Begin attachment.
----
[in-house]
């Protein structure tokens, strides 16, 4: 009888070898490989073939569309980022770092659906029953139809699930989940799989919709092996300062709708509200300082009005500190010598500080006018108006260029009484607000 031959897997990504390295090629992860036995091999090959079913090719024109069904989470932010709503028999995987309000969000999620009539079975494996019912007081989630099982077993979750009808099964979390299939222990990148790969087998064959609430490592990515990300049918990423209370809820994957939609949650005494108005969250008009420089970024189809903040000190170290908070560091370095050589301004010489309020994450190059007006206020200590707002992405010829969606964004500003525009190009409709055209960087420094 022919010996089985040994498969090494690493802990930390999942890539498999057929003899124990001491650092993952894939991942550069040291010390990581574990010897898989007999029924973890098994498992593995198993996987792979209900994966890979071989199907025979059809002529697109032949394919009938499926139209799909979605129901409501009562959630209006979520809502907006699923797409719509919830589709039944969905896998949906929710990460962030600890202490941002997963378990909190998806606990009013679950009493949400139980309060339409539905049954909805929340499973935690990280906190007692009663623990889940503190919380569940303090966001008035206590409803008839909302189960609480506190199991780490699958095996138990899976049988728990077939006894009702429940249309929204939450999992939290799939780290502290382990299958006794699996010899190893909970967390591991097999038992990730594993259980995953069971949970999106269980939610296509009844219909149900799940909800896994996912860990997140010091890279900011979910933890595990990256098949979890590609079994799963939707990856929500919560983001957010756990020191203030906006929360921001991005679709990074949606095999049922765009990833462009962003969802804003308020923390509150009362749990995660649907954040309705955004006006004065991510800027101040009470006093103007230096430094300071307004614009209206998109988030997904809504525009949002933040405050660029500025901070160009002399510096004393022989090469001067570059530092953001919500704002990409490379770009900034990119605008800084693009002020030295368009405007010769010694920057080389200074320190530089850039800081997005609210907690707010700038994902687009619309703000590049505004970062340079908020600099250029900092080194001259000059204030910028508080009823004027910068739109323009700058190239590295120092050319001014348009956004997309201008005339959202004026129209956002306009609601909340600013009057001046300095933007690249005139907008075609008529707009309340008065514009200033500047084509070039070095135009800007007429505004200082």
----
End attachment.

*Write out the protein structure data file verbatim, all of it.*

[in-house]
């Protein structure tokens, strides 16, 4: 009888070898490989073939569309980022770092659906029953139809699930989940799989919709092996300062709708509200300082009005500190010598500080006018108006260029009484607000 031959897997990504390295090629992860036995091999090959079913090719024109069904989470932010709503028999995987309000969000999620009539079975494996019912007081989630099982077993979750009808099964979390299939222990990148790969087998064959609430490592990515990300049918990423209370809820994957939609949650005494108005969250008009420089970024189809903040000190170290908070560091370095050589301004010489309020994450190059007006206020200590707002992405010829969606964004500003525009190009409709055209960087420094 022919010996089985040994498969090494690493802990930390999942890539498999057929003899124990001491650092993952894939991942550069040291010390990581574990010897898989007999029924973890098994498992593995198993996987792979209900994966890979071989199907025979059809002529697109032949394919009938499926139209799909979605129901409501009562959630209006979520809502907006699923797409719509919830589709039944969905896998949906929710990460962030600890202490941002997963378990909190998806606990009013679950009493949400139980309060339409539905049954909805929340499973935690990280906190007692009663623990889940503190919380569940303090966001008035206590409803008839909302189960609480506190199991780490699958095996138990899976049988728990077939006894009702429940249309929204939450999992939290799939780290502290382990299958006794699996010899190893909970967390591991097999038992990730594993259980995953069971949970999106269980939610296509009844219909149900799940909800896994996912860990997140010091890279900011979910933890595990990256098949979890590609079994799963939707990856929500919560983001957010756990020191203030906006929360921001991005679709990074949606095999049922765009990833462009962003969802804003308020923390509150009362749990995660649907954040309705955004006006004065991510800027101040009470006093103007230096430094300071307004614009209206998109988030997904809504525009949002933040405050660029500025901070160009002399510096004393022989090469001067570059530092953001919500704002990409490379770009900034990119605008800084693009002020030295368009405007010769010694920057080389200074320190530089850039800081997005609210907690707010700038994902687009619309703000590049505004970062340079908020600099250029900092080194001259000059204030910028508080009823004027910068739109323009700058190239590295120092050319001014348009956004997309201008005339959202004026129209956002306009609601909340600013009057001046300095933007690249005139907008075609008529707009309340008065514009200033500047084509070039070095135009800007007429505004200082």